May 25, 2011 — A silhouette of the great German scholar Alexander von Humboldt adorns Monticello's South Square Room, a testament to the mutual admiration felt by Thomas Jefferson and Humboldt.
Painter and naturalist Charles Willson Peale presented the piece to Jefferson when he brought Humboldt to Washington to meet the president in 1804. The meeting was at the urging of the Prussian, who had just completed a groundbreaking exploration of Latin America.
Peale, who recorded the details of the visit in his diary, wrote that Jefferson was truly excited at the prospect of meeting Humboldt. "The countries you have visited are those least known, and most interesting, and a lively desire will be felt generally to receive the information you will be able to give," he quoted Jefferson as saying. "No one will feel it more strongly than myself, because no one person views this new world with more partial hopes of it's exhibiting an ameliorated state of the human condition."
Today, Jefferson's University of Virginia is taking another step to further its rich relationship with Berlin's Humboldt University, which was founded in 1810 by Alexander's older brother, Wilhelm. The University has bestowed its first two Humboldt Fellowships, designed to support the research of students in the Graduate School of Arts & Sciences.
Betsy Chunko learned that she won her fellowship while driving with a friend to Kalamazoo, Mich., for an annual International Congress on Medieval Studies at Western Michigan University.
"I was very excited and nearly had to pull over the car!" said Chunko, who will spend her time at Humboldt conducting research for her dissertation in later medieval woodcarving. She will also attend two "Doktorandenseminars," which are seminars for doctoral students during Humboldt's winter and summer semesters.
"Humboldt University, like most German universities, has winter and summer semesters, rather than fall and spring semesters," Chunko said.
She is a Pittsburgh native who completed her undergraduate work at the University of Pennsylvania in English. She received a master's degree in medieval literature from The Ohio State University and another from U.Va. in medieval art history before beginning her doctoral studies in art history.
The other fellowship recipient is Hamutal Jackobson, a doctoral student in modern European history who will be completing research for her dissertation, "Not Drawn to Scale: Maps of the Holocaust, 1939 to the Present."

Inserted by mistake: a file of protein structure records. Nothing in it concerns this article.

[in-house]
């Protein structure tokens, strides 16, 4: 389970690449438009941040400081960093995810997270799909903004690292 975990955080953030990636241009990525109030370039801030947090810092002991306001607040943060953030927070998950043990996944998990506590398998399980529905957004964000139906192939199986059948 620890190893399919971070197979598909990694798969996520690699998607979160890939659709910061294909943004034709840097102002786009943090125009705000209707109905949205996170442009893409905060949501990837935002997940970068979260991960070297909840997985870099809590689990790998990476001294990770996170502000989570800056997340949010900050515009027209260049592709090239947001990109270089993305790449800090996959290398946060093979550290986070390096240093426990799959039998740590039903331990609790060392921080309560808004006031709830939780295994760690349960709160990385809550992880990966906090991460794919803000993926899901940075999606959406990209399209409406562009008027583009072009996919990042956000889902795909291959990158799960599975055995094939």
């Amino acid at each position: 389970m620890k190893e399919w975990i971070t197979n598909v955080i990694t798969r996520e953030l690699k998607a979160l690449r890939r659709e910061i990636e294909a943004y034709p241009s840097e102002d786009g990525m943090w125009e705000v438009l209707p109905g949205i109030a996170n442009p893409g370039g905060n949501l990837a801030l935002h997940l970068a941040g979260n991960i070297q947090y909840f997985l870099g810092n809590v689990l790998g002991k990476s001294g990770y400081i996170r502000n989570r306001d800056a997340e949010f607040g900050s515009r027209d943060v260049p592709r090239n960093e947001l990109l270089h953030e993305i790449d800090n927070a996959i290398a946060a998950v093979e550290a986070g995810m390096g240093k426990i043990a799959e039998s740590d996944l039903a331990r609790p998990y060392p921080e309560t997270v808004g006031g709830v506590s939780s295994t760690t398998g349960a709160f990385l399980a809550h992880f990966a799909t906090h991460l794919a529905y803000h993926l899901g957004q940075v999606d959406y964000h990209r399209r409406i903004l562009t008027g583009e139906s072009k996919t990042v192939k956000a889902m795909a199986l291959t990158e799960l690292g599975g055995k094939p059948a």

"Focusing on a broad range of cartographical depictions, I analyze the changing functions and meanings of maps during and after the Holocaust," wrote Jackobson in her application.
She said she is honored to have received the fellowship. "I was very happy to be accepted to this program, since it allows me to be part of a different academic community and the possibility to conduct my research while in Berlin." The Israeli attended Tel Aviv University before coming to U.Va.
The two German recipients of fellowships to study at U.Va. have yet to be named. "The memorandum of understanding was just processed in late April, so things are happening very fast," said Jeff Grossman, an associate professor in the Department of Germanic Languages and Literature who headed the selection committee. "We have been exploring the possibility of developing an international, interdisciplinary program with Humboldt for some time."
He said the committee was thrilled with Chunko and Jackobson's applications. "We were very impressed by how Betsy related wood carving to art history, and Hamutal is writing an extremely creative dissertation on the relationship of maps to the Holocaust."
Grossman said the selection committee issued a call to all directors of graduate studies, asking them to identify possible candidates at the doctoral level. "We asked applicants to submit either a copy of their dissertation perspective or a writing sample from their dissertation, their CV, a letter of support from their dissertation adviser and a statement of why it would make sense to participate in the program." Next year, the committee will put out an open call for applications.
"At present, it's a pilot program with guaranteed support for two years, as we pursue additional outside funds to build it up," Grossman said. "We're confident we'll be able to do that since there are considerable resources not being committed in Germany and the U.S. toward international education/cooperation/doctoral programs at the university level."
Grossman said the exchange program is in "the first stage."
"In the future, we would like to see things like courses taught concurrently in Berlin and Charlottesville," he said. "The hope is that we can develop a double Ph.D. program where Berlin students would do part of their training here and Charlottesville students do part of their training in Berlin."